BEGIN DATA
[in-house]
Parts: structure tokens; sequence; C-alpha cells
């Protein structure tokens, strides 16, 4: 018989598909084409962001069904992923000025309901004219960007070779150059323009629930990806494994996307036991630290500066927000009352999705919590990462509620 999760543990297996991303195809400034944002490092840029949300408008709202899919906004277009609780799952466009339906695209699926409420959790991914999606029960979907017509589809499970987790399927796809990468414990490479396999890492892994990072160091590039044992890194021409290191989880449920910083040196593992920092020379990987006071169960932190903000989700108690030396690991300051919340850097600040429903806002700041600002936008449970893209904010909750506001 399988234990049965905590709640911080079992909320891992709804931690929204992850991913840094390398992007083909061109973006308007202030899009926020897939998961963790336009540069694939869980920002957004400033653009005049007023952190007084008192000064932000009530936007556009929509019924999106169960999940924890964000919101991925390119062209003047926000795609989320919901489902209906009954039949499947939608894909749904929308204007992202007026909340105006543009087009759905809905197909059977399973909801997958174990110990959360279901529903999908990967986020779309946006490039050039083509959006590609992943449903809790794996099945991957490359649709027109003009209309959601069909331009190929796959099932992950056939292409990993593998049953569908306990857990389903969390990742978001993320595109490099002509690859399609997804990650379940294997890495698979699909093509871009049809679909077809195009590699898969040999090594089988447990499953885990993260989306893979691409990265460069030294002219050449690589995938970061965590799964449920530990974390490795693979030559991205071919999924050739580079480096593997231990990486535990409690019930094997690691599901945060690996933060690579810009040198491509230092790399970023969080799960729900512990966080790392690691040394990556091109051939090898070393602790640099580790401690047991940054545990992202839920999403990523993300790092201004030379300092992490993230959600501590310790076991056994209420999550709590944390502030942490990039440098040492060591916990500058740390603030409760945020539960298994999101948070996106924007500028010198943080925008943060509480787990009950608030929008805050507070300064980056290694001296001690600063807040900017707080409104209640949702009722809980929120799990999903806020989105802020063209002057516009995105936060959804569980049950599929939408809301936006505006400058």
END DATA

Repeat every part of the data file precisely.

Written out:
[in-house]
Parts: structure tokens; sequence; C-alpha cells
């Protein structure tokens, strides 16, 4: 018989598909084409962001069904992923000025309901004219960007070779150059323009629930990806494994996307036991630290500066927000009352999705919590990462509620 999760543990297996991303195809400034944002490092840029949300408008709202899919906004277009609780799952466009339906695209699926409420959790991914999606029960979907017509589809499970987790399927796809990468414990490479396999890492892994990072160091590039044992890194021409290191989880449920910083040196593992920092020379990987006071169960932190903000989700108690030396690991300051919340850097600040429903806002700041600002936008449970893209904010909750506001 399988234990049965905590709640911080079992909320891992709804931690929204992850991913840094390398992007083909061109973006308007202030899009926020897939998961963790336009540069694939869980920002957004400033653009005049007023952190007084008192000064932000009530936007556009929509019924999106169960999940924890964000919101991925390119062209003047926000795609989320919901489902209906009954039949499947939608894909749904929308204007992202007026909340105006543009087009759905809905197909059977399973909801997958174990110990959360279901529903999908990967986020779309946006490039050039083509959006590609992943449903809790794996099945991957490359649709027109003009209309959601069909331009190929796959099932992950056939292409990993593998049953569908306990857990389903969390990742978001993320595109490099002509690859399609997804990650379940294997890495698979699909093509871009049809679909077809195009590699898969040999090594089988447990499953885990993260989306893979691409990265460069030294002219050449690589995938970061965590799964449920530990974390490795693979030559991205071919999924050739580079480096593997231990990486535990409690019930094997690691599901945060690996933060690579810009040198491509230092790399970023969080799960729900512990966080790392690691040394990556091109051939090898070393602790640099580790401690047991940054545990992202839920999403990523993300790092201004030379300092992490993230959600501590310790076991056994209420999550709590944390502030942490990039440098040492060591916990500058740390603030409760945020539960298994999101948070996106924007500028010198943080925008943060509480787990009950608030929008805050507070300064980056290694001296001690600063807040900017707080409104209640949702009722809980929120799990999903806020989105802020063209002057516009995105936060959804569980049950599929939408809301936006505006400058």